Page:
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riverine clubtail

riverine clubtail (Stylurus amnicola) [male]
Photo © Mary Kay Rubey

Features and Behaviors

The riverine clubtail is a little less than 2 inches long; has large, black-veined wings; distinct thoracic marks; and a moderate club. Males have dark blue eyes on a green face with irregular markings, and they are mostly black all over with light green-blue and yellow-green color. They have a complex thorax pattern that looks like a capital-letter “I” with two ovals on each side. The abdomen mostly black with long, thin, blue-green stripe down back. Females are like males, but stripe on top of abdomen is complete. Like the black-shouldered spinyleg (Dromogomphus spinosus) but is smaller, shorter-legs, wider club, and more yellow than black on sides.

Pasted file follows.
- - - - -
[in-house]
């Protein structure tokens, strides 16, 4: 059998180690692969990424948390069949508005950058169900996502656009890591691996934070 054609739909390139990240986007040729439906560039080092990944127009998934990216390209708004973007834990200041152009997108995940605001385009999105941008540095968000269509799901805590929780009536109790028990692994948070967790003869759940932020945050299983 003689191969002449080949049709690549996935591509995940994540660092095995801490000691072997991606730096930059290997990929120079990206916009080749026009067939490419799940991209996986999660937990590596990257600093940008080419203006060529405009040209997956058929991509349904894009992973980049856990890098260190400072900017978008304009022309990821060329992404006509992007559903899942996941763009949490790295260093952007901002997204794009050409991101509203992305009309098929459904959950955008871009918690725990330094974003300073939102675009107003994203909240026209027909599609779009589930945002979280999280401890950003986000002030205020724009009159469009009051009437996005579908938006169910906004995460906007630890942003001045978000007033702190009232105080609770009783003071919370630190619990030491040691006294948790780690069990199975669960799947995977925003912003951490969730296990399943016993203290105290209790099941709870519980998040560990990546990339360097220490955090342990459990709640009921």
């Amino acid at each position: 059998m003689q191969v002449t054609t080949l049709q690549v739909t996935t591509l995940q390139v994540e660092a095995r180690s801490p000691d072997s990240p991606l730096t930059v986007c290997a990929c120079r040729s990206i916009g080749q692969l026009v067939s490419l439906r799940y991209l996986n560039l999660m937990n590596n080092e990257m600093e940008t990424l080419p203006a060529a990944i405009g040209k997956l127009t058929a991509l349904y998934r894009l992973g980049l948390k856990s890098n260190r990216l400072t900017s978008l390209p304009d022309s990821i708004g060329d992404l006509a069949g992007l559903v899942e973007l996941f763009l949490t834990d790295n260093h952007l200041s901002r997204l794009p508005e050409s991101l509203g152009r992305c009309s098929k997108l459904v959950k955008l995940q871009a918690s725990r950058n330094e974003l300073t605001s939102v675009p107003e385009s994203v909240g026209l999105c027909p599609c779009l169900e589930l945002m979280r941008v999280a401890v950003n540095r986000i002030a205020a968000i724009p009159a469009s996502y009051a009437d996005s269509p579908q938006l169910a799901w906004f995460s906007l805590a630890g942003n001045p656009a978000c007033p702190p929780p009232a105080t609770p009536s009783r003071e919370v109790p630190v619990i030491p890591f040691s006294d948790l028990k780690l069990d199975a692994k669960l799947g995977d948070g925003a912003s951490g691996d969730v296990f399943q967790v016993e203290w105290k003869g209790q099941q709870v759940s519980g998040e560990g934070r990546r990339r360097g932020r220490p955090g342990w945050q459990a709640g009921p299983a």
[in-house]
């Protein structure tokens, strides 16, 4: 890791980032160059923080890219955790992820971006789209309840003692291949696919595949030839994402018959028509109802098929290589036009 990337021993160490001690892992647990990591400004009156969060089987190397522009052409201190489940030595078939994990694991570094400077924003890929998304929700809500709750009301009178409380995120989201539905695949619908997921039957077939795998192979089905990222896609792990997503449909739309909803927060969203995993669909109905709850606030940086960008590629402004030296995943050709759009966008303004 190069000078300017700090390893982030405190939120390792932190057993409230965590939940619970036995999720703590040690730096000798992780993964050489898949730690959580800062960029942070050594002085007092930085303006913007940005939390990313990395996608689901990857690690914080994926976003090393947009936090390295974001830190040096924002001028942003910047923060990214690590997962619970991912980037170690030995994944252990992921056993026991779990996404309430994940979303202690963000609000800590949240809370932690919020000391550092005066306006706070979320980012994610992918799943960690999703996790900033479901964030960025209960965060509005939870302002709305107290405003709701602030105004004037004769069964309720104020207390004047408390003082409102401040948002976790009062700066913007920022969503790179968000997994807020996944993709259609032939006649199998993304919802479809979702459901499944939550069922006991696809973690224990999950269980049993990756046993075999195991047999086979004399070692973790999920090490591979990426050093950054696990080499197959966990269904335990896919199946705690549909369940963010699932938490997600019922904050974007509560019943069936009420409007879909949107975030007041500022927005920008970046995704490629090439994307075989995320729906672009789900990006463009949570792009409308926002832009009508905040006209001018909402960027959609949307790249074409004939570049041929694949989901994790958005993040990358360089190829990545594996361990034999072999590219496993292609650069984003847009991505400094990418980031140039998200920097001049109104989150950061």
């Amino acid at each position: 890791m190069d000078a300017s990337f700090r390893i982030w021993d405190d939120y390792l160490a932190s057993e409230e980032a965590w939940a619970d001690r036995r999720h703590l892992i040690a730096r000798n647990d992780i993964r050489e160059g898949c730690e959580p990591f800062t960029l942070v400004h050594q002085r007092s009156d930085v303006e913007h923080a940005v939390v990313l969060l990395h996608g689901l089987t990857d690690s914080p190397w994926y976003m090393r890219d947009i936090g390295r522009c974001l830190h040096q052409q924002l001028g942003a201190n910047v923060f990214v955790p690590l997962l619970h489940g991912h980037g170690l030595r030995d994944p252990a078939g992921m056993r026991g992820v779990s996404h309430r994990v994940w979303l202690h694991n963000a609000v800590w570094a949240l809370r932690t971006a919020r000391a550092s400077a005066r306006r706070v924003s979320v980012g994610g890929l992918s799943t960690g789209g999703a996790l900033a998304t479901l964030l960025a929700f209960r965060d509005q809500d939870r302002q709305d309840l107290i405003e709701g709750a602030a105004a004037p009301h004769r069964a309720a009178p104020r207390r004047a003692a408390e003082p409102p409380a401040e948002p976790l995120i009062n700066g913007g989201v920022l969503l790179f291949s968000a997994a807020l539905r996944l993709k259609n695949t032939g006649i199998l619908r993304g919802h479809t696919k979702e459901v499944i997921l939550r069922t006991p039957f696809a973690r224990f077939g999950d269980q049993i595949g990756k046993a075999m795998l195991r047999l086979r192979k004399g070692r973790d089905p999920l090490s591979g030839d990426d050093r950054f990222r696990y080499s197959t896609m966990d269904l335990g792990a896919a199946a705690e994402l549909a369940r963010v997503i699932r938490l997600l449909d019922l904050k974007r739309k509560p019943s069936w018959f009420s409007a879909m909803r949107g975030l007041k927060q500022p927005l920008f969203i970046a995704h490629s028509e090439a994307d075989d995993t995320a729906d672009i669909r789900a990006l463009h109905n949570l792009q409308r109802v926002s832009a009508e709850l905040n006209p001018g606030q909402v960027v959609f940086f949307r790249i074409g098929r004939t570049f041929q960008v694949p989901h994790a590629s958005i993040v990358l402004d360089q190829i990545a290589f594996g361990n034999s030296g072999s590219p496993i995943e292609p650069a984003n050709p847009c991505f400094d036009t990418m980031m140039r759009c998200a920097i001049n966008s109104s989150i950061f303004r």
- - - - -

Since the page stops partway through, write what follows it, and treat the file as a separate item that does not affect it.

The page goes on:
They can be seen statewide in Illinois from June to September. Winged adults haunt medium to large rivers and are rarely seen during emergence except when breeding. They spend most of their time in treetops, except when breeding. Males cruise up and down the river channel for short periods of time. Little is known is about their breeding and feeding habits. 

Illinois Range


Kingdom: Animalia
Phylum: Arthropoda
Class: Insecta
Order: Odonata
Family: Gomphidae

Illinois Status: common, native